January is National Stalking Awareness Month, a time to focus on a crime that affected 6.6 million victims in one year.
One in six women and one in 19 men have experienced stalking victimization at some point during their lifetime, says Cheryl O'Neil, director of Caring House, Iron Mountain's shelter for domestic violence victims.
The majority of stalking victims are stalked by someone they know; 66 percent of female victims and 41 percent of male victims of stalking are stalked by a current or former intimate partner.
More than half of female victims and more than a third of male victims are stalked before the age of 25, O'Neil said.
Stalking is a crime in all 50 states, the U.S. territories and the District of Columbia, yet many victims and criminal justice professionals underestimate its seriousness and impact.
A Bureau of Justice Statistics reports, in one of five cases, stalkers use weapons to harm or threaten victims, and stalking is one of the significant risk factors for homicide of women in abusive relationships, O'Neil said.
Stalking is difficult to recognize, investigate, and prosecute.
Unlike other crimes, stalking is not a single, easily identifiable crime but a series of acts, a course of conduct directed at a specific person that would cause that person fear.
Stalking may take many forms, such as assaults, threats, vandalism, burglary, or animal abuse, as well as unwanted cards, calls, gifts, or visits.
One in four victims reports that the stalker uses technology, such as computers, global positioning system devices, or hidden cameras, to track the victim's daily activities, she said.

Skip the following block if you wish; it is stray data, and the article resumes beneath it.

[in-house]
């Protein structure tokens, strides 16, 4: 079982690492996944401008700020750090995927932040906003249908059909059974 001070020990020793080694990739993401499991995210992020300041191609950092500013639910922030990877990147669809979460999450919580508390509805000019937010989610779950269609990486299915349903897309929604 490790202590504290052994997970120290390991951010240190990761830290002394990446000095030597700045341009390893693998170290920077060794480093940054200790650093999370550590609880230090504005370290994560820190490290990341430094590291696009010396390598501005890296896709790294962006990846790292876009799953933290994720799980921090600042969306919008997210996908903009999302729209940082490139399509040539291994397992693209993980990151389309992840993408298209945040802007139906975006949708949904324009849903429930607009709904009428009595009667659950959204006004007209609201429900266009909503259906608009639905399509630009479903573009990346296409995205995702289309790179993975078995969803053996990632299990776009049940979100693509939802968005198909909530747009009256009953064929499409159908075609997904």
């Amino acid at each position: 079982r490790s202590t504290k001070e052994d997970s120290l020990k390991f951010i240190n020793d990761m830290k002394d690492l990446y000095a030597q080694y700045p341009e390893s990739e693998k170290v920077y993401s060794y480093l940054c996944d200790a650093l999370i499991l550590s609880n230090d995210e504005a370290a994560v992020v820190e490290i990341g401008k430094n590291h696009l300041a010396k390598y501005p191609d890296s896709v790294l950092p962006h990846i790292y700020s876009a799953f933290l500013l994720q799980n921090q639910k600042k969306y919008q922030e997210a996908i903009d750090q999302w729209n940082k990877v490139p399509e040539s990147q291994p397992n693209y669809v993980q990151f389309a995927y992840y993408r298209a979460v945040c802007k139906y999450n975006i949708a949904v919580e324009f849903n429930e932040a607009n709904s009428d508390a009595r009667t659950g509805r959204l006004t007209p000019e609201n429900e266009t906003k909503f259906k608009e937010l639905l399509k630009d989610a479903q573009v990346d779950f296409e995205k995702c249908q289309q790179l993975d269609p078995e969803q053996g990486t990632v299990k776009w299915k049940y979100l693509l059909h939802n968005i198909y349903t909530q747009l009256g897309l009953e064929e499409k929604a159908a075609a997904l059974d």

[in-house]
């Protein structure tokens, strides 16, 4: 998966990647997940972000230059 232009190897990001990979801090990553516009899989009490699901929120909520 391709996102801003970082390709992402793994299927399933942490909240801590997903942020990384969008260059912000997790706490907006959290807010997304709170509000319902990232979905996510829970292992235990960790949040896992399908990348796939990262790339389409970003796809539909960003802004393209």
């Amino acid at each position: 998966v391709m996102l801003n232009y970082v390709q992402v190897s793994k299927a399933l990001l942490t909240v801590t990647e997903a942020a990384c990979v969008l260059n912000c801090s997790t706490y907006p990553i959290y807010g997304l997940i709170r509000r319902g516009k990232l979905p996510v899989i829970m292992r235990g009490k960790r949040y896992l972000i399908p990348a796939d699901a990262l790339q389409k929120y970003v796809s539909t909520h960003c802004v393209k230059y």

Stalkers fit no standard psychological profile, and many stalkers follow their victims from one jurisdiction to another, making it difficult for authorities to investigate and prosecute their crimes.
According to the anti-stalking laws, a person can be charged with stalking for willfully and repeatedly contacting another individual, without permission, causing that person to feel terrorized, frightened, intimidated, threatened, harassed, or molested.
Under these laws, assailants could be charged with stalking for repeatedly:
- Following or appearing within the sight of the victim.
- Approaching or confronting the victim in a public or private place.
- Appearing at the workplace or residence of the victim.
- Entering or remaining on the victim's property.
- Contacting the victim by telephone.
- Sending mail or electronic mail to the victim.
Victims of stalking are encouraged to exercise their legal rights:
- Notify the police in the areas where the stalking took place.
- Get an anti-stalking restraining order from Circuit Court (this order states that the stalker is to have no contact with the victim; if violated, criminal penalties will follow).
- You may also bring a civil action against the stalker. This allows you to sue him or her for any damage that may have caused emotional harm, and may entitle you to exemplary damages and legal fees as well.
- As a victim, your best weapon against a stalker is the local law enforcement agency. They are a means of protection as well as a source for referrals. However, it is also important to have support from your friends and family during this emotionally distressing time.
- Individuals who are being stalked or abused can find help by calling the National Domestic Violence Hotline at 1-800-799-SAFE.
Communities that understand stalking can support victims and combat the crime. We then have a better chance to protect victims and prevent tragedies.
For more information, or to see how you can help prevent stalking, contact Caring House at 774-1112.